Internet access in the Arab World (2011)

Since older males dominate most conventional media networks in the Arab Spring countries, cyberactivism gave women their own voice both domestically and abroad.[20] Younger women, generally the most excluded from traditional news outlets, thus benefited the most from the rise of social media. The new platforms also enabled protesters, both male and female, to get their messages out without the filter of state-run media. Social media helped women engage more people in the revolutions by reducing distinctions between social and political networks.[30]

While internet access remains relatively low in most of the Spring countries, the people whom online activities reached included key groups like power brokers, journalists, the intelligentsia, and Western governments and media. Women split their messaging evenly between raising domestic awareness of their causes and sharing information about the Spring with other countries, while men tended to focus only on domestic awareness. The women's updates ensured that the West's 24-hour news cycle always had firsthand sources.[30] Bahraini activists Maryam Al-Khawaja and Zainab Al-Khawaja, Egyptian journalist Mona Eltahawy, and Libyan activist Danya Bashir were called the "Twitterati" (a portmanteau of Twitter and literati[31]) because their Twitter accounts of the revolutions were praised by international media outlets.[30]

Female leaders and activists[edit]

Bahrain[edit]

Bahraini human rights activist Maryam-Al-Khawaja
  • Maryam Al-Khawaja: human rights activist and acting President of the Bahrain Centre for Human Rights; advocate for the Bahraini protesters to international governments and organizations and on Twitter; currently living in self-imposed exile in Denmark[28]
  • Zainab Al-Khawaja: human rights activist; participated in the Bahraini protests in person and on Twitter, leading the Bahraini government to arrest her multiple times[30][32]
  • Ayat Al-Qurmezi: poet and student; read an anti-monarchy poem to protesters gathered at the Pearl Roundabout, leading to her incarceration[33]
  • Jalila al-Salman: teacher and Vice President of the Bahraini Teachers' Association; organized teachers' strikes in support of the Bahrain protests, leading to her arrest[34]
  • Lamees Dhaif: journalist known for political and social criticism; supported protests until she had to stop writing due to a government crackdown on journalists[35]

Egypt[edit]

  • Israa Abdel Fattah: cyberactivist and blogger; co-founded the April 6 Youth Movement, for which she is known as "Facebook girl"[30]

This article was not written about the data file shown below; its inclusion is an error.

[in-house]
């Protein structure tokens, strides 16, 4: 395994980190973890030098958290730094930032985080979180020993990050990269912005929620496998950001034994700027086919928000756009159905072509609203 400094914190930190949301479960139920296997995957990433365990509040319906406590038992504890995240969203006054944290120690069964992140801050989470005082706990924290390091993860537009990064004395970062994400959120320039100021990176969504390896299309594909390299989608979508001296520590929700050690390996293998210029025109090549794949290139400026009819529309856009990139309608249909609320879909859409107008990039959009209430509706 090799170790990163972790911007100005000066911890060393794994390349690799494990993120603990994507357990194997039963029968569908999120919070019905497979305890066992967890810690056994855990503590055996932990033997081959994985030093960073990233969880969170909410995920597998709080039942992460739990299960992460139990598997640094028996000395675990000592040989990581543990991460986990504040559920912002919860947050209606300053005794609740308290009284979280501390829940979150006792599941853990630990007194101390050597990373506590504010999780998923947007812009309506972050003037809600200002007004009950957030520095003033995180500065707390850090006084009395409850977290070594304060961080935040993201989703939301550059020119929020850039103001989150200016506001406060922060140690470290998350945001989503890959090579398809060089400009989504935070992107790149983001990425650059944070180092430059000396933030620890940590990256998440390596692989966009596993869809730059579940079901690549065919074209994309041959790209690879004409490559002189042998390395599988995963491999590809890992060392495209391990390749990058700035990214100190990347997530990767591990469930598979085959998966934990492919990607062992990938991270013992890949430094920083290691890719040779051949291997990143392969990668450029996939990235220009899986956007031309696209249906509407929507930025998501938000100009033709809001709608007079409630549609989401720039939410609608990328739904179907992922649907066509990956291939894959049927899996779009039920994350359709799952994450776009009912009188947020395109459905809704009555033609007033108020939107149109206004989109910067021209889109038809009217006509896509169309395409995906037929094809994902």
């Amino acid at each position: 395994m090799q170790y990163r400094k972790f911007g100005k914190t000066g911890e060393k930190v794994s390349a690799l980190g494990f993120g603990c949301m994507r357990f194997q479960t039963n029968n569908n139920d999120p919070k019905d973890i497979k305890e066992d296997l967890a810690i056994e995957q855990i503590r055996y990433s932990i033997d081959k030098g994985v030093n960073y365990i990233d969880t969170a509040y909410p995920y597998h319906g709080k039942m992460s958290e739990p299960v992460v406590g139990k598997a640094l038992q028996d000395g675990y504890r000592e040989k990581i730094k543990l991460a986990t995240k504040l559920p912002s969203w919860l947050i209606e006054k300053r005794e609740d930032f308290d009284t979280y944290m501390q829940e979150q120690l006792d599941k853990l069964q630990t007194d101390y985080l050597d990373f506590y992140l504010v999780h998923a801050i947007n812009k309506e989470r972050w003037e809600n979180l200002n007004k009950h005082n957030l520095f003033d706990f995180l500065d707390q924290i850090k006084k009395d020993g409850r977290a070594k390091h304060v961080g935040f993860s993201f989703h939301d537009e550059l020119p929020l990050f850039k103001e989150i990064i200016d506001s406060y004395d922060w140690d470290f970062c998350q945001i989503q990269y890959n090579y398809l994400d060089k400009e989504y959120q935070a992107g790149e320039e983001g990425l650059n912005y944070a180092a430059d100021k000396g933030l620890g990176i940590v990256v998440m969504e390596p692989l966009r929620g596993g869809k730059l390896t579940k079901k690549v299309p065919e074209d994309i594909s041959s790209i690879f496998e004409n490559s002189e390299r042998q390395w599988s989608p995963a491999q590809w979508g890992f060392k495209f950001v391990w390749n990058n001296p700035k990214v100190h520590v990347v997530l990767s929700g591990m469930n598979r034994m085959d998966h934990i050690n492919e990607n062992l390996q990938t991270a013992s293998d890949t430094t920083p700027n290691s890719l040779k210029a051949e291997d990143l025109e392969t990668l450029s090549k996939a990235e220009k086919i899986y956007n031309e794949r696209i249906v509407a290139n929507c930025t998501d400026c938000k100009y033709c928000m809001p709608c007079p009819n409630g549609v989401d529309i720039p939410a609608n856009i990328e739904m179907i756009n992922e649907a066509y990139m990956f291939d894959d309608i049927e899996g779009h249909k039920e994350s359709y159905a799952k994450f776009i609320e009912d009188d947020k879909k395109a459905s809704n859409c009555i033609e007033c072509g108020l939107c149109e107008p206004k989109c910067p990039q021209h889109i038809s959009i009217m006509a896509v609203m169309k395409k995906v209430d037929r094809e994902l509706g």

• Aliaa Magda Elmahdy: internet activist and women's rights advocate[36]
  • Nawal El Saadawi: feminist, author, and opposition activist; reviving the Egyptian Women's Union, which was banned under Mubarak, in the face of opposition from Islamists[14]
  • Mona Eltahawy: Egyptian-American journalist and supporter of women's rights; arrested and sexually assaulted while covering post-revolution protests in Cairo[37]
  • Bouthaina Kamel: television newscaster and activist; after the revolution, she became first female candidate for the Egyptian presidency[14]
  • Asmaa Mahfouz: Egyptian activist and founding member of the 6 April Youth Movement; filmed a video urging people to protest on 25 January, which went viral and is credited with sparking the Egyptian Revolution[24]
  • Dalia Ziada: blogger, civil society activist, and leader of the Cairo-based Ibn Khaldun Center for Development Studies; used the Center to train activists and bloggers before and during the revolution[38]
Tunisian blogger Lina Ben Mhenni

Libya[edit]

  • Salwa Bughaigis: human rights lawyer; helped organize the 17 February protests that drove the army out of Benghazi[25]
  • Alaa Murabit: founder of The Voice of Libyan Women, a grassroots women's rights group addressing the issue of sexual violence, economic and political empowerment [11]

Tunisia[edit]

Yemen[edit]

  • Tawakkol Karman: human rights activist, member of the Al-Islah political party, journalist and leader of "Women Journalists Without Chains"; led protests and rallies that culminated in the end of President Saleh's 33-year rule; called "Mother of the Revolution" by Yemenis and was one of the 2011 Nobel Peace Prize recipients[41][42]

After the protests[edit]

Some women's rights activists fear that the new Islamist-led governments in Tunisia, Egypt, and Libya will curtail women's rights.[38][39][43]

In January 2013, women in Saudi Arabia were allowed to sit on the Saudi Shura council if they are "committed to Islamic Shariah disciplines without any violations" and must be "restrained by the religious veil." However, women in Saudi Arabia "are not allowed to travel, work, study abroad, marry, get divorced or gain admittance to a public hospital without permission from a male guardian."[44]

See also[edit]

References[edit]

  1. ^ "Tunisia: President Zine al-Abidine Ben Ali forced out". BBC News. 14 January 2011. Retrieved 11 April 2013. 
  2. ^ Bly, Laura (13 February 2011). "Sharm el-Sheikh resort in world spotlight as Egypt's Mubarak flees Cairo". USA Today. Retrieved 11 April 2013.